Tellez-Gagliano and Dunkel-Soto support the at-large voting system, saying that they would be here to represent all of Alhambra on the City Council, not just their district. Tellez-Gagliano said that she wouldn’t support a system that would make it easier on herself to campaign, instead of forcing her to try and talk to everyone in the city.
“The best way is to serve Alhambra is to specialize in your district,” Lee said. “My neighbors come up and talk to me and I stand outside, but I can’t simply do that for all five districts.”
Crime and immigration
Candidates were asked to address the issues of public safety and the protection of immigrants in Alhambra. Dunkel-Soto addressed the public safety portion of the question, saying that with only six units on patrol during the day and for four units at night, the Alhambra Police Department needed to be supplemented by reviving neighborhood watch programs. Lee also supports neighborhood watch programs and called for better bilingual translation services so that immigrants felt more comfortable interacting with the police and reporting crimes.
Andrade-Stadler spoke about a resolution she introduced to the school board making the Alhambra Unified School District a safe haven for undocumented immigrant students, while Tellez-Gagliano called for protecting immigrant families in general.
Lofthouse-Quesada was the only candidate to explicitly call for Alhambra to become a sanctuary city. “…,” she said. She also pointed out that crime statistics in Alhambra are low, but programs where neighbors could get to know each other would decrease feelings of insecurity.
“I believe you,” said Dunkel-Soto, in response to a question about what the candidates would say to survivors of sexual assault. She called for early education to prevent sexual assault from happening, a sentiment that Andrade-Stadler agreed with.
Tellez-Gagliano discussed expanding mental health services for survivors in the city, in the vein of the school district’s mental program, Gateway to Success, while Lee spoke about church programs that help survivors. Lofthouse-Quesada talks about Mapping Feminist Los Angeles, which would help women find resources throughout the county.
When it comes to alleviating traffic in Alhambra, especially where the 710 ends, Lofthouse-Quesada advocated for solutions that connect residents on Fremont Avenue to regional public transit, before building in that area again. Dunkel-Soto said that the city should tap into Measure R money to explore options to alleviate traffic. Andrade-Stadler proposed adding lanes to Fremont Avenue and adding more Metro and local buses to major thoroughfares. Laura also mentioned Measure R money and offered the theory that workforce housing would decrease traffic. Lee advocated for Alhambra to stop building.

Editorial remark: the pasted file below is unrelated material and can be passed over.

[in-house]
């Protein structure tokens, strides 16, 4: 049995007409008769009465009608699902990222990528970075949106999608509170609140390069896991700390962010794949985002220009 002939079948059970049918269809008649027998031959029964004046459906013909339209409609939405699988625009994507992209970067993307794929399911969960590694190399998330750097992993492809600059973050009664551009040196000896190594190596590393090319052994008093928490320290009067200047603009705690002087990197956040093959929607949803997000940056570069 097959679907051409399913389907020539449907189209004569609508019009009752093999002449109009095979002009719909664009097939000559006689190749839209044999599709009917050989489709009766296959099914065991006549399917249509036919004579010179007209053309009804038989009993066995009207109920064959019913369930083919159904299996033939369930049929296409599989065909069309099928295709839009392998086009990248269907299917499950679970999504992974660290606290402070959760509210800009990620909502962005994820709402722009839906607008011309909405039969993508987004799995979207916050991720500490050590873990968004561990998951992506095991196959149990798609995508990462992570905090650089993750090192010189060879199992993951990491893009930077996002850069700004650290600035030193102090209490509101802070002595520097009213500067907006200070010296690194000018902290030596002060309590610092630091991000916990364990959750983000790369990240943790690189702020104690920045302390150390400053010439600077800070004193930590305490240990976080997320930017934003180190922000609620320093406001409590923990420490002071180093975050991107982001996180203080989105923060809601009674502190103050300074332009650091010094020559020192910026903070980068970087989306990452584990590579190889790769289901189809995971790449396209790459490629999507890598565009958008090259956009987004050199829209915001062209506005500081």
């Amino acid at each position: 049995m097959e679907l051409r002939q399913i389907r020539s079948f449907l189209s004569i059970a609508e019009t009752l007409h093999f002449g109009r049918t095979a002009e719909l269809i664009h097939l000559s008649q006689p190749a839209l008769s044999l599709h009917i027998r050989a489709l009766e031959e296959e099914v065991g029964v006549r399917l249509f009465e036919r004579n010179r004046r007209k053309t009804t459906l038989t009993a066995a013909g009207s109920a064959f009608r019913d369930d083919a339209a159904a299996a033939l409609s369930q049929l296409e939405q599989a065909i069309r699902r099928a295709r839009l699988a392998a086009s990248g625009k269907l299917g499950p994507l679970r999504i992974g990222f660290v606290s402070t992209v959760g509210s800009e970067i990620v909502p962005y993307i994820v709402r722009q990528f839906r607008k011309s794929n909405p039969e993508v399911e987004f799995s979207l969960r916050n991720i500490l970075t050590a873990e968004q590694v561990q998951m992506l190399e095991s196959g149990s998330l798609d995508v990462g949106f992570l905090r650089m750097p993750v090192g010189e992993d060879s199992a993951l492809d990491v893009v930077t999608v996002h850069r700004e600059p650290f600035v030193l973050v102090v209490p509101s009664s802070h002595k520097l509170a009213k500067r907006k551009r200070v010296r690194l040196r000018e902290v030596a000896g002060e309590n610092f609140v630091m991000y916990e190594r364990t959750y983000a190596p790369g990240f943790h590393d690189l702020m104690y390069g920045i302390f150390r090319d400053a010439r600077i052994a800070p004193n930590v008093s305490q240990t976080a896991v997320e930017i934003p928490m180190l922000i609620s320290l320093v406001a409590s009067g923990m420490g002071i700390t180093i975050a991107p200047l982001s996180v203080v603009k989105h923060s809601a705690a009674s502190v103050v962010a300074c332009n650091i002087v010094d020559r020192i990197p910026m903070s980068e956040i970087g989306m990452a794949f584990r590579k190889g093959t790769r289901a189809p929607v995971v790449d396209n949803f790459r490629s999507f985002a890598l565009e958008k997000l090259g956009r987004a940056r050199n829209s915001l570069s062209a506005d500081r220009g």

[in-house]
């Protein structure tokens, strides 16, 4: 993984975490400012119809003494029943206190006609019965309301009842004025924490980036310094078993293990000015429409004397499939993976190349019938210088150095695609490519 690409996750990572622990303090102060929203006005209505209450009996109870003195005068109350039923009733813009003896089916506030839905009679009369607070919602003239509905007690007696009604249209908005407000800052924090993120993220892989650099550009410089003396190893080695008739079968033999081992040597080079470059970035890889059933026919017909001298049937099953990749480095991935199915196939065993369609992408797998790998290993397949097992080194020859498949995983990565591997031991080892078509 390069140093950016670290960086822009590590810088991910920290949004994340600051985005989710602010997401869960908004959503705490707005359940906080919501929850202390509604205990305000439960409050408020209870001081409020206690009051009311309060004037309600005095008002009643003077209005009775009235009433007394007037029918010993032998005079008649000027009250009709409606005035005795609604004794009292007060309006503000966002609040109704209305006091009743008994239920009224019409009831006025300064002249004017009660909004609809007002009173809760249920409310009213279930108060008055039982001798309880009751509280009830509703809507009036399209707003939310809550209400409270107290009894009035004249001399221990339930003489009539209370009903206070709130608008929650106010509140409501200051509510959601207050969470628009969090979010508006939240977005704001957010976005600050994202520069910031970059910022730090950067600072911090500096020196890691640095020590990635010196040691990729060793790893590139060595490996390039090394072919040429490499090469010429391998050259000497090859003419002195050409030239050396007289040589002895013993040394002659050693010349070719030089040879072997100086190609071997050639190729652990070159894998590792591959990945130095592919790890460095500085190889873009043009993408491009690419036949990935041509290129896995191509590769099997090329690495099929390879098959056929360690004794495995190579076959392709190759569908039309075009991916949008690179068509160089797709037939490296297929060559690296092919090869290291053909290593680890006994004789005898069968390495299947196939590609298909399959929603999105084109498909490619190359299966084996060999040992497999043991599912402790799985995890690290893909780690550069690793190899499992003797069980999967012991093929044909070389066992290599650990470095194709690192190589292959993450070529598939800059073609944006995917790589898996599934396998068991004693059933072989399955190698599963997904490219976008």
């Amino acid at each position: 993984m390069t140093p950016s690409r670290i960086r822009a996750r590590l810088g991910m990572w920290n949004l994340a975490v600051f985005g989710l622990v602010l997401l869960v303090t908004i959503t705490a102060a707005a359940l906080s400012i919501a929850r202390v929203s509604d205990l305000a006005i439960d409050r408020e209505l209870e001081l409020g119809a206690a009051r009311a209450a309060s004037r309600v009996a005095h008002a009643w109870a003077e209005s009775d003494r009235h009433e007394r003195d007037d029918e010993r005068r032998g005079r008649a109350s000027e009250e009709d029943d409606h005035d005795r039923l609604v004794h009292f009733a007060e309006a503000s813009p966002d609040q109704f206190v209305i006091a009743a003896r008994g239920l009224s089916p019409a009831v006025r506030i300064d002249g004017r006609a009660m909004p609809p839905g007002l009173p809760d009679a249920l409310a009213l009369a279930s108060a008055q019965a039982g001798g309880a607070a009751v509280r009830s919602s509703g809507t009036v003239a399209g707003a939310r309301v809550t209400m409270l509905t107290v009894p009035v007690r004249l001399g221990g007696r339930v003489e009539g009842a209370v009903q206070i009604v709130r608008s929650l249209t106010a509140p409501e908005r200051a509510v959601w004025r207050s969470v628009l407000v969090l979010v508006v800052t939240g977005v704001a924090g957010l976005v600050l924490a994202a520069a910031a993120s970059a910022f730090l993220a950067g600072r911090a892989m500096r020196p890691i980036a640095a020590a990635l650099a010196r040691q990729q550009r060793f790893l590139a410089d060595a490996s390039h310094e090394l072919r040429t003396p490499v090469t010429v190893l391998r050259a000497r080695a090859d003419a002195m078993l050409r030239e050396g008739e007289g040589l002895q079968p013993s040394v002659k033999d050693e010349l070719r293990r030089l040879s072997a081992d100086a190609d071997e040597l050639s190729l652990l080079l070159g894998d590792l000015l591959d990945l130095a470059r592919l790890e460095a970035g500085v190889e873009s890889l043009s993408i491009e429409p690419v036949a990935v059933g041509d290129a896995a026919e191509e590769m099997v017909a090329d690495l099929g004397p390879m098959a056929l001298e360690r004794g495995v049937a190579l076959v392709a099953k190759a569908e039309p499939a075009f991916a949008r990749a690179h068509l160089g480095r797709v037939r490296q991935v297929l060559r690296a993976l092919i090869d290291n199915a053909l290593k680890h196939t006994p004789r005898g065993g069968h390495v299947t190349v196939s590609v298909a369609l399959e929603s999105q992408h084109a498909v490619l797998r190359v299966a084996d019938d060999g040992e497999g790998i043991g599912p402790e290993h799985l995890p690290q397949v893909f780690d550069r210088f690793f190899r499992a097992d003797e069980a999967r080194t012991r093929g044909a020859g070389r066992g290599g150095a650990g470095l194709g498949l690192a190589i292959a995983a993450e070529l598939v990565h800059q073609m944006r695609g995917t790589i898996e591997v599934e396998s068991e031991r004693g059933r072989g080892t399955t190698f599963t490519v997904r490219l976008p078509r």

Parks and green space
To add parks and green space to Alhambra, Lee advocated for looking into every single available space to build a large park. Lofthouse-Quesada introduced the idea of turning alleys and other concrete areas into public access spaces that would bring Alhambra together and talked about non-profits like Lots to Spots who do this work. She said that chasing a large park wouldn’t be realistic, but investing in smaller spaces by planting trees and other actions would have community buy-in. Dunkel-Soto said that the city should start counting school property as green space and opening them up more to the public.
Dunkel-Soto and Lee both suggested building a dog park as a possibility, while Dunkel-Soto and Tellez-Gagliano said that the 710 stub should become a park. Andrade-Stadler proposed building a park on the site where a Lowe’s was supposed to come in using eminent domain.
Tellez-Gagliano suggested looking into whether the golf course could be used as green space.
When it comes to homeless housing, Dunkel-Soto came out against homeless shelters as a permanent solution and praised a city task force that was working with Alhambra’s homeless. She advocated expanding on that. Andrade-Stadler called for more resources for the homeless in Alhambra, especially for homeless seniors. Tellez-Gagliano called for more mental health resources in the city for the homeless and to work jointly with faith communities. Lee said that residents should come together to talk about homelessness and to reduce fear and stigma against the homeless. Lofthouse-Quesada supports mental health services and a “wraparound approach” for the long-term homeless and for attracting living wage jobs and temporary monetary support for working class families who are living paycheck-to-paycheck.
Updated on Oct. 5 at 3:27 p.m.